A Limited Quantity marking is a symbol, applied to packages in a square or diamond (preferred by DOT, however required internationally) configuration. It is used to indicate that the products within the combination packaging are dangerous goods that are packaged in a form that is suitable or intended for retail distribution and that have a lesser risk than fully regulated products and quantities of the same substance.

Panel signifying UN 1993

Panel signifying UN 1993

The “enlarged” limited quantity marking may be applied to cargo transport units—such as trailers or freight containers—by surface, but are required when freight containers are interchanged at the marine terminal for lifting onto the cargo ship. The “enlarged” limited quantity marking is applied to each of the four visible sides of the freight container in the same manner as placards; however, the Limited Quantity Marking on a freight container means that all of the dangerous goods within the container (regardless of cubic volume) are in limited quantities. It is important to note that it doesn’t matter how many pallets of limited quantities may be shipped in a freight container—it may be one pallet or 20, up to the maximum allowable payload for the freight container. If any amount of the cargo within the freight container requires hazard warning labels, then the “enlarged” limited quantity markings would not apply to the freight container, but rather the freight container must be placarded on the four visible sides for the cargo requiring the hazard warning labels. In a sense, you would never have a situation where the hazard warning placard and limited quantity marking would appear on a freight container at the same time.

Limited quantity marking

Limited quantity marking

For example, a typical 20″ closed freight container can carry up to 30 cubic meters (or 20 pallets that are five deep, two wide, two high). Let’s assume, in this case that three pallets contain 100 boxes, each containing twelve 16.9oz (500 mL) flammable aerosols. The remaining 17 pallets do not contain hazardous materials of any type. The Limited Quantity Marking would be applied to each of the four visible sides of the freight container.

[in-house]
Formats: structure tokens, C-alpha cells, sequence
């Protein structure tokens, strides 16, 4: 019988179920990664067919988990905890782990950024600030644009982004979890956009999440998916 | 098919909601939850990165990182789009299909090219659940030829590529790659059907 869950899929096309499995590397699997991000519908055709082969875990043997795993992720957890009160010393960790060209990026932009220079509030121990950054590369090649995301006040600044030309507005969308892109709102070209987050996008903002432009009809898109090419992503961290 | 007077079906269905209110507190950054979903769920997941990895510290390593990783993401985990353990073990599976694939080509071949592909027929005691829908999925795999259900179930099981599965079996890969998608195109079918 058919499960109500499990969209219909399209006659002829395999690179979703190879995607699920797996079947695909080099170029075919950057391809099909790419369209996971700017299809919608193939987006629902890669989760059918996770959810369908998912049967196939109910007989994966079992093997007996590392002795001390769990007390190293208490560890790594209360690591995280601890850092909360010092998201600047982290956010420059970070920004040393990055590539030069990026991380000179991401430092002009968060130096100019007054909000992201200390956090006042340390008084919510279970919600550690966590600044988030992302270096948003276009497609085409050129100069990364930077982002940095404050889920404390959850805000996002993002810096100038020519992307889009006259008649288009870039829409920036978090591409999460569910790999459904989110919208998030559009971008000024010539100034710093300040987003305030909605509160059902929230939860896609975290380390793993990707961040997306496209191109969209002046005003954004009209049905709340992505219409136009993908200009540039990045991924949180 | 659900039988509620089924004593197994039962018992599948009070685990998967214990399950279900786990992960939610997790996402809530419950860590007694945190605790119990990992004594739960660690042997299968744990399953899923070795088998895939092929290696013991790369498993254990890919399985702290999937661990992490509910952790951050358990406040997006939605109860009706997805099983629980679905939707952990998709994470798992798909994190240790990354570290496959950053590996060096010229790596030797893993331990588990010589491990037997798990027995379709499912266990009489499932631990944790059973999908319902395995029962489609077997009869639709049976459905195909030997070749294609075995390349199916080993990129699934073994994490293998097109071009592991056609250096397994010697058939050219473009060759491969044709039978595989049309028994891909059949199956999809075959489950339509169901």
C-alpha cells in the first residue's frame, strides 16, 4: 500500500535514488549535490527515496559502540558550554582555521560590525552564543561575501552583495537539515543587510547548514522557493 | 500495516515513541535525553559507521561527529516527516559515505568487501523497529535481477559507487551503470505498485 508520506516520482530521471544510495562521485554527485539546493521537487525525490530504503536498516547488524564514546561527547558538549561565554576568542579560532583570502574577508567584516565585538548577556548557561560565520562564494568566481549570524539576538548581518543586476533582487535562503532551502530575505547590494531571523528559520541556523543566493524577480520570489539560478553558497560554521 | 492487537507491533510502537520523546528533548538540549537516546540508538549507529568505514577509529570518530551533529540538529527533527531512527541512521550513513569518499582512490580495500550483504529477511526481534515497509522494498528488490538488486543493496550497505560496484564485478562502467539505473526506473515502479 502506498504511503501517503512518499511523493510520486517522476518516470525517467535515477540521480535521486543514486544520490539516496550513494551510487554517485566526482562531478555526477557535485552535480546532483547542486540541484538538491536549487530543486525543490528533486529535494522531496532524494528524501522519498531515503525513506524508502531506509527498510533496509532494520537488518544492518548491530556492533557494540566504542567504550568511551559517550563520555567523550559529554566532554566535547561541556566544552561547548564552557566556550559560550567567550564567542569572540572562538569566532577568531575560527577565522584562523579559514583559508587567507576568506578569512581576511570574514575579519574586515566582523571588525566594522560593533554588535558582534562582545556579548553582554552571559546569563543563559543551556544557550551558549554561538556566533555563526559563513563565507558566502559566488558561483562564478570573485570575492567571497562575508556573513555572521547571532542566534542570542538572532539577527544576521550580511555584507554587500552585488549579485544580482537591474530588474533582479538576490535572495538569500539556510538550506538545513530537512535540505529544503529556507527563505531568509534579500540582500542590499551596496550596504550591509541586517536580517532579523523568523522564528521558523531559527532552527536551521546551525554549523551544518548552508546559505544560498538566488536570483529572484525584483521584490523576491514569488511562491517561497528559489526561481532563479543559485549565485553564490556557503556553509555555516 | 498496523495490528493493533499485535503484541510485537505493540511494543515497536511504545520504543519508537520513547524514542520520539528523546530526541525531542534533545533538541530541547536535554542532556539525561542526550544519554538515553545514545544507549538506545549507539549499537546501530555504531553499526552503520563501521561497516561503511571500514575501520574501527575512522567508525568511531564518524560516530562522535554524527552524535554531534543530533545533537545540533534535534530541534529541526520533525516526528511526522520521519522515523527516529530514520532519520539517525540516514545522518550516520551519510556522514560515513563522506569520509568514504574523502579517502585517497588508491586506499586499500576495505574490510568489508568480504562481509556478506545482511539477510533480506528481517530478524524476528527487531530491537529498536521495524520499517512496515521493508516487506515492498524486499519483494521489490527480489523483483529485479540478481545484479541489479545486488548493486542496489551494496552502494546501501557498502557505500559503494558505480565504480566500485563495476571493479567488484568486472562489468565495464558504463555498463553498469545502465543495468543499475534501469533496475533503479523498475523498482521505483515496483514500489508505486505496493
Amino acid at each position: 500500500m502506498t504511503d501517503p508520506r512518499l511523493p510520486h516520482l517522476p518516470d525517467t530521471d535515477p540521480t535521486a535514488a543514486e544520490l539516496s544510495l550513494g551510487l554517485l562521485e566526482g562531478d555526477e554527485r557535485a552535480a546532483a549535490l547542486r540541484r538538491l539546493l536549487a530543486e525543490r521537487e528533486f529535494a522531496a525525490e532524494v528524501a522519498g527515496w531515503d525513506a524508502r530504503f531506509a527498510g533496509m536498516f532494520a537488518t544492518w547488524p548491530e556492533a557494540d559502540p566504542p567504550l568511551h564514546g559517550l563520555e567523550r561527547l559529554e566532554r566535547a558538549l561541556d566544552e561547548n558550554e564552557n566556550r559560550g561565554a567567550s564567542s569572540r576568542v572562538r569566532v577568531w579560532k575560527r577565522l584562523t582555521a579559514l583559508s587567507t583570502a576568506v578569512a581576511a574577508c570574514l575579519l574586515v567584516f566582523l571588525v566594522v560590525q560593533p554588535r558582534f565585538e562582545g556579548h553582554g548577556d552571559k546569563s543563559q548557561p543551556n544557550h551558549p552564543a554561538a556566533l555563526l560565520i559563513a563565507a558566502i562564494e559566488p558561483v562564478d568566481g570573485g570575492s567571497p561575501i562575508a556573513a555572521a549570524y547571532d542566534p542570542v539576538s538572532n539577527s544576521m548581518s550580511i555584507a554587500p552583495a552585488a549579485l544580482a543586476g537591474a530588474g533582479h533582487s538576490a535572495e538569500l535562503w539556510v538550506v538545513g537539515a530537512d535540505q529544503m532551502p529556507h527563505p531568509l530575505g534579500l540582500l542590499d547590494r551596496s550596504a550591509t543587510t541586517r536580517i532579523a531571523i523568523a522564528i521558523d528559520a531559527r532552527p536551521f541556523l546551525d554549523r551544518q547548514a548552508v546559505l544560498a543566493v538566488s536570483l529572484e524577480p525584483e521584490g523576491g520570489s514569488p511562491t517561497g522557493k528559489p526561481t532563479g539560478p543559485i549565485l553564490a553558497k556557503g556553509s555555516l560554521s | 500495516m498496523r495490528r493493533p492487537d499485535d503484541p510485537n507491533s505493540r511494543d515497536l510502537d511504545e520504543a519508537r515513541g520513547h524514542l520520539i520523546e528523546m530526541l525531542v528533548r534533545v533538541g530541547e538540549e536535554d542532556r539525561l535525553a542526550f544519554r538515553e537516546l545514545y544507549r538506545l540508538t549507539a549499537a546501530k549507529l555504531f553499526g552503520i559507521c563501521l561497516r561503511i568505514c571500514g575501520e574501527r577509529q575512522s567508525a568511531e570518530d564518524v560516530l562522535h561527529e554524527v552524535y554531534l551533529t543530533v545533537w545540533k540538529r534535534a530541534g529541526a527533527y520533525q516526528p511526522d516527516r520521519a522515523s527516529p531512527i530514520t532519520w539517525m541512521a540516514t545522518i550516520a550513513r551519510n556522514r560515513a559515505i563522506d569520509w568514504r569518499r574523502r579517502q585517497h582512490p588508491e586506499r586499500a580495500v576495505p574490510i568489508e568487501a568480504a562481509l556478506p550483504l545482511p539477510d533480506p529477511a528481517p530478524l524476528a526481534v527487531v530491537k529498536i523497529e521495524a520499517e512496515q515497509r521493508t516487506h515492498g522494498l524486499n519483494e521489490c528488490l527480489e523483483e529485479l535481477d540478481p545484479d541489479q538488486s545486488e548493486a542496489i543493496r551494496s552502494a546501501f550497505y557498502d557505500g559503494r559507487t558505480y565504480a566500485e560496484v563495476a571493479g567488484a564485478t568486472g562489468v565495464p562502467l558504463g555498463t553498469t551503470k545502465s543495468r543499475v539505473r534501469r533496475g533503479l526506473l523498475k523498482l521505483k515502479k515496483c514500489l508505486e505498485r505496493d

However, if I have three pallets of the flammable aerosols previously described, have 16 pallets of non-dangerous goods, and add one pallet containing 27 five-gallon pails of a solvent-based (flammable liquid) paint, the freight container no longer contains dangerous goods that are only in limited quantities. Therefore, it must be placarded on all four sides with the Flammable Placard and the Limited Quantity Marking would not apply.

Hazardous Materials Endorsements

The U.S. Federal Motor Carrier Safety Administration (FMCSA) is the regulatory agency that develops and enforces the requirements for licensing and qualification of drivers, maintenance and inspection of vehicles, carrier safety and fitness, drug and alcohol testing, and drivers’ hours of service. FMCSA is not the regulatory agency that develops the DOT’s Hazardous Materials Regulations (HMR). The HMR is developed by the U.S. Pipeline & Hazardous Materials Safety Administration (PHMSA, pronounced fim-zuh). The DOT’s modal agencies (e.g., Federal Aviation Administration, Federal Railroad Administration, Federal Highway Administration, FMCSA) are the DOT’s enforcement arms for their respective modes of transportation. PHMSA generally enforces the requirements for packaging marking, manufacturing and design, even though each modal agency can equally enforce these requirements.

FMCSA requires, under Title 49, Code of Federal Regulations (49 CFR), 383.93(b) that “…an operator must obtain State-issued endorsements to his/her CDL to operate commercial motor vehicles which are:

  1. Double/triple trailers;
  2. Passenger vehicles;
  3. Tank vehicles;
  4. Used to transport hazardous materials as defined in § 383.5, or
  5. School buses”

CFR defines a “hazardous material” as “any material that has been designated as hazardous under 49 U.S.C. 5103 and is required to be placarded under subpart F of 49 CFR part 172 or any quantity of a material listed as a select agent or toxin in 42 CFR part 73.”

A quick search of the placarding requirements in 49 CFR Part 172, subpart F, §172.500 reveals that the “placarding” requirements do not apply to limited quantities and Consumer Commodities. See below:


§172.500   Applicability of placarding requirements

    1. Each person who offers for transportation or transports any hazardous material subject to this subchapter shall comply with the applicable placarding requirements of this subpart.
    2. This subpart does not apply to —
      1. Infectious substances;
      2. Hazardous materials classed as ORM-D;
      3. Hazardous materials authorized by this subchapter to be offered for transportation as a limited quantity when identified as such on a shipping paper in accordance with §172.203(b) or when marked as such in accordance with §172.315.
      4. Hazardous materials prepared in accordance with §173.13 of this subchapter;
      5. Hazardous materials which are packaged as small quantities under the provisions of §§173.4, 173.4a, 173.4b of this subchapter; and
      6. Combustible liquids in non-bulk packaging.